Governor Andrew Cuomo Signs New York Paid Sick Leave Bill For Employees Quarantined By Government Order as a Result of COVID-19
On March 18, 2020, Governor Andrew M. Cuomo signed into law a bill that provides paid, job-protected leave for New York employees who have been quarantined by a government-issued order as a result of COVID-19. These protections take effect immediately. The terms of this new law are discussed in detail in our prior client alert, Governor Andrew Cuomo Announces Agreement to Provide Paid Leave For Employees Quarantined By Government Order as a Result of COVID-19.
Additionally, the state has published FAQs and other materials on its website which provide guidance regarding this new law’s requirements. These materials are available at: https://www.governor.ny.gov/paid-sick-leave-covid-19-impacted-new-yorkers/emergency-covid-19-paid-sick-leave#top.
In many instances, the leave provided under this New York law overlaps with the leave provided under the federal COVID-19 sick and family leave law, which was also passed on March 18. Under the terms of this New York law, the federal law will apply except in circumstances where employees are eligible to receive greater benefits under the New York law. For example, as employers with more than 500 employees are covered under the New York law, but are not covered under the federal law, their employees would receive paid leave under the New York law. Additional information regarding the federal COVID-19 leave law, and its interaction with this New York COVID-19 sick leave law is available in our prior alert, President Signs “Families First Coronavirus Response Act” Providing Sick and Family Leave for Some Employees.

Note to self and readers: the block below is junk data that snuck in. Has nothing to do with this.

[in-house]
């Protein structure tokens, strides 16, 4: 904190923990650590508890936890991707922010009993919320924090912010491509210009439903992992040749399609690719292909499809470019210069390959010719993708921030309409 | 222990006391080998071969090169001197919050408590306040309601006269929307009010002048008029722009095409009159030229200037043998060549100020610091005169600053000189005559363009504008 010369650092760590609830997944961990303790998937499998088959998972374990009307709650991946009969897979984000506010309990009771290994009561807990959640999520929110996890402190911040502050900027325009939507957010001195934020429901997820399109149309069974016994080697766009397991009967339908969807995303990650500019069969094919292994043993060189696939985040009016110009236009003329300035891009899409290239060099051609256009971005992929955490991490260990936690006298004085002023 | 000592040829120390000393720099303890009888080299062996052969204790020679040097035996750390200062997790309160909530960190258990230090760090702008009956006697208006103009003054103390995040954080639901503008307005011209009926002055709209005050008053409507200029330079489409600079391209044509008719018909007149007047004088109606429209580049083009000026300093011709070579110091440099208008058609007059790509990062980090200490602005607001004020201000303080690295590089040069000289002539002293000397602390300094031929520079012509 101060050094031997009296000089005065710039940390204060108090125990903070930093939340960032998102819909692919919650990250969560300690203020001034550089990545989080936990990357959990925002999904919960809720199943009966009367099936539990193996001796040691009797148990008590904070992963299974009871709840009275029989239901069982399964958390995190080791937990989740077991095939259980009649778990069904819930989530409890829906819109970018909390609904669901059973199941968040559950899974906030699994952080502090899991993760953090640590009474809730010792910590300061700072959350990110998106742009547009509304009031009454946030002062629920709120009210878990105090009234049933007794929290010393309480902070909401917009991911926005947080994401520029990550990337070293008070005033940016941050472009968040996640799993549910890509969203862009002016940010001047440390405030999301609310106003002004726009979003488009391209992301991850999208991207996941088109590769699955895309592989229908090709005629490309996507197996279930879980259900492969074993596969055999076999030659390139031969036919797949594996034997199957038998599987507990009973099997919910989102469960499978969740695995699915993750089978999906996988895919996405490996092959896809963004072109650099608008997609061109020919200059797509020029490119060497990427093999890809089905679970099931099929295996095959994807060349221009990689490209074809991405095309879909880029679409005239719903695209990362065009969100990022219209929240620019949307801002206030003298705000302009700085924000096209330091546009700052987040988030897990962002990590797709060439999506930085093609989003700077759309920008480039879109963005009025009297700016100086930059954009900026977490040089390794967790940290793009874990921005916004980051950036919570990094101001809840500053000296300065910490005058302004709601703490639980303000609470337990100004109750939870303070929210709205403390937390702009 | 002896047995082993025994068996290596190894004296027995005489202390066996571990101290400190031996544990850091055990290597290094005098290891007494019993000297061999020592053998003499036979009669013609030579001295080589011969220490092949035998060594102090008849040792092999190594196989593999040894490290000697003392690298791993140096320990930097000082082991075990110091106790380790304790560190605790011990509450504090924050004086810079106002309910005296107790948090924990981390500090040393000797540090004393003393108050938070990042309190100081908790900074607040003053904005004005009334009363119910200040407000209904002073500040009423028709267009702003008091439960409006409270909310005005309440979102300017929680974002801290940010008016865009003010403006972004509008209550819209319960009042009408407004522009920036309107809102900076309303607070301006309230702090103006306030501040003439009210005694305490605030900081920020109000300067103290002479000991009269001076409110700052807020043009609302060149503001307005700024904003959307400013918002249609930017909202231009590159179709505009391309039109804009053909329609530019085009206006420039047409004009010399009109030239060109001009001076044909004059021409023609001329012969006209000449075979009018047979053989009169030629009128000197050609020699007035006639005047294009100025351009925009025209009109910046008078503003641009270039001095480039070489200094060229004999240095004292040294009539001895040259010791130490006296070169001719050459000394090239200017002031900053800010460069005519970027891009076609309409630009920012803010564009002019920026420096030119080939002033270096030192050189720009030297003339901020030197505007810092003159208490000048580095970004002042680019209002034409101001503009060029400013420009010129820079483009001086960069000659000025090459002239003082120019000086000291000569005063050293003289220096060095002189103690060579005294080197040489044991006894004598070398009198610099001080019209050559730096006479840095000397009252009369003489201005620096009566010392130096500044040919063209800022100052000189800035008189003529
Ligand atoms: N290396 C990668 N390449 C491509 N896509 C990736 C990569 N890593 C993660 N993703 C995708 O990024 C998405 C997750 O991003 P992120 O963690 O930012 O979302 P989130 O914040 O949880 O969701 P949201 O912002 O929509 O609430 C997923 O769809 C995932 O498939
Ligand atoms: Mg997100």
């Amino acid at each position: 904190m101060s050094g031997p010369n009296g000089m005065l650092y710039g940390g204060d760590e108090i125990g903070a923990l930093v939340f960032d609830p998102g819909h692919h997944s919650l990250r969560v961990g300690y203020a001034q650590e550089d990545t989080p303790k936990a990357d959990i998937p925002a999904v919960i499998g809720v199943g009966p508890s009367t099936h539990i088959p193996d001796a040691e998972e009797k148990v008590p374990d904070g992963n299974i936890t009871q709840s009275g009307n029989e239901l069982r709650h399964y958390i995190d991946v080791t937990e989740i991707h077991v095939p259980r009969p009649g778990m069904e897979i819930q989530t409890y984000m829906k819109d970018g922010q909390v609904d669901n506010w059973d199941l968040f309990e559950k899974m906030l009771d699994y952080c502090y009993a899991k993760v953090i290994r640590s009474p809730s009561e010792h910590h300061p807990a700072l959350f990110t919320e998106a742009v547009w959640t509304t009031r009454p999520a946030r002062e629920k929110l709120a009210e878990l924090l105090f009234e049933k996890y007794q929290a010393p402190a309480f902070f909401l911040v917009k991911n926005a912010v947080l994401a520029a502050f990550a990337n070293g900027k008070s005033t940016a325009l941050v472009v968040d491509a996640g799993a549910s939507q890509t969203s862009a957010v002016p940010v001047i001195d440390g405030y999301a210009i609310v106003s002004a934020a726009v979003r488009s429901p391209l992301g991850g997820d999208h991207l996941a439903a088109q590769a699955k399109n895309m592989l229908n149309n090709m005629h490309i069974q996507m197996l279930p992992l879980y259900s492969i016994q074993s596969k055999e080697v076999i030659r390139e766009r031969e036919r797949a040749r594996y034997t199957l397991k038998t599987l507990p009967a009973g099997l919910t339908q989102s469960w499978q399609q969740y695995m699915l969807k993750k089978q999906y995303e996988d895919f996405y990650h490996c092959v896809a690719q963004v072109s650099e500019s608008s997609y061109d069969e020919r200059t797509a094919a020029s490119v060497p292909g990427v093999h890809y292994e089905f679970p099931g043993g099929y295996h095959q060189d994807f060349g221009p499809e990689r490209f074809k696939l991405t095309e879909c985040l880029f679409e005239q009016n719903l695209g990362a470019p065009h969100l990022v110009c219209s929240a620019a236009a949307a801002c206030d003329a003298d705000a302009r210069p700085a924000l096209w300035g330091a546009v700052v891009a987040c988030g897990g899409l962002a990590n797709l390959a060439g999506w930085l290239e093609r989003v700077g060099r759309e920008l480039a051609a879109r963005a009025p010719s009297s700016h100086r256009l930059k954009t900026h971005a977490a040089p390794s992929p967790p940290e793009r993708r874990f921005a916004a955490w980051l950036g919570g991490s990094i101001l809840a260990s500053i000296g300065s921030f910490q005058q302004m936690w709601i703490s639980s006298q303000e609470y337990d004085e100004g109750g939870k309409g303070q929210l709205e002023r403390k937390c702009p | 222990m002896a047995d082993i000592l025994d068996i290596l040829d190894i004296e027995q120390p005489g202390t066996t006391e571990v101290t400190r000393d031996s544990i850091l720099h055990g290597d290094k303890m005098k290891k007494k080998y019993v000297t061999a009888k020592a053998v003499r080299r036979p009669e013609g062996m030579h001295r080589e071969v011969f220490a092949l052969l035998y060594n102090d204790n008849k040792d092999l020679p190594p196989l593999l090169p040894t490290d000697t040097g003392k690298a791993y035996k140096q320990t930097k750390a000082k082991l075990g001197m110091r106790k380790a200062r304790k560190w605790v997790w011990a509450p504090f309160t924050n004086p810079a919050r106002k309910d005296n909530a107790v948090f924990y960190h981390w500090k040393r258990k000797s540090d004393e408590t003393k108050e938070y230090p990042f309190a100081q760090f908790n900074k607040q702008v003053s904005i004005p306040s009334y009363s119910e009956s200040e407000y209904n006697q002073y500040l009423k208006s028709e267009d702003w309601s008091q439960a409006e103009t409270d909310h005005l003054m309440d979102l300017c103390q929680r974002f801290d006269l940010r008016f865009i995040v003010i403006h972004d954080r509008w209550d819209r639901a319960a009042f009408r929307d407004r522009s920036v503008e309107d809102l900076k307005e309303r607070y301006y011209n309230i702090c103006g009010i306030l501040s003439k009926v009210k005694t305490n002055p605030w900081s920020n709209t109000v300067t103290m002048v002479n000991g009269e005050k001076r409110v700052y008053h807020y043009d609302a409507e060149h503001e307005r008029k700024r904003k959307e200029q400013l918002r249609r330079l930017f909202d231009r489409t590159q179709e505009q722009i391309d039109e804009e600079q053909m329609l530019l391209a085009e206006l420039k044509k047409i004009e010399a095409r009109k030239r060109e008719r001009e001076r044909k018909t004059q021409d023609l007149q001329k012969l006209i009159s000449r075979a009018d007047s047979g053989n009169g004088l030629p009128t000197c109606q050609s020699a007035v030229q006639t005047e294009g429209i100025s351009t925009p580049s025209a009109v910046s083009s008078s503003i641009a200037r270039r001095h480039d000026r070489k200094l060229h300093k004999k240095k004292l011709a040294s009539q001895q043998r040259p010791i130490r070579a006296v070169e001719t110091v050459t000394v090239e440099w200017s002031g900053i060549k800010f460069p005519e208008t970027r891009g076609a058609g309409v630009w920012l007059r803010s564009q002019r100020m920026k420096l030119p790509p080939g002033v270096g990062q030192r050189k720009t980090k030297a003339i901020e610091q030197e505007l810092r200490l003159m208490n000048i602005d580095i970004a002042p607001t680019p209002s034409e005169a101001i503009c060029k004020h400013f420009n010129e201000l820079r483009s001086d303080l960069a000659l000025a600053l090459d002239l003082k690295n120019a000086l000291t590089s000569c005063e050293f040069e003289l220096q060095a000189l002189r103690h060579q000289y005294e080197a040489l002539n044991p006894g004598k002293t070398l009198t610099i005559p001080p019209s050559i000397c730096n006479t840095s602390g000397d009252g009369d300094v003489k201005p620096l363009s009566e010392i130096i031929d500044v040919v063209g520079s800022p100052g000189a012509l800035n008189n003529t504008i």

Please do not hesitate to contact any of our attorneys if you have any questions regarding these new COVID-19-related leave laws.
 A prior version of this bill set forth a general statewide New York sick and safe leave law. These non-emergency provisions were removed from the bill signed by the Governor and are expected to be addressed at a later date.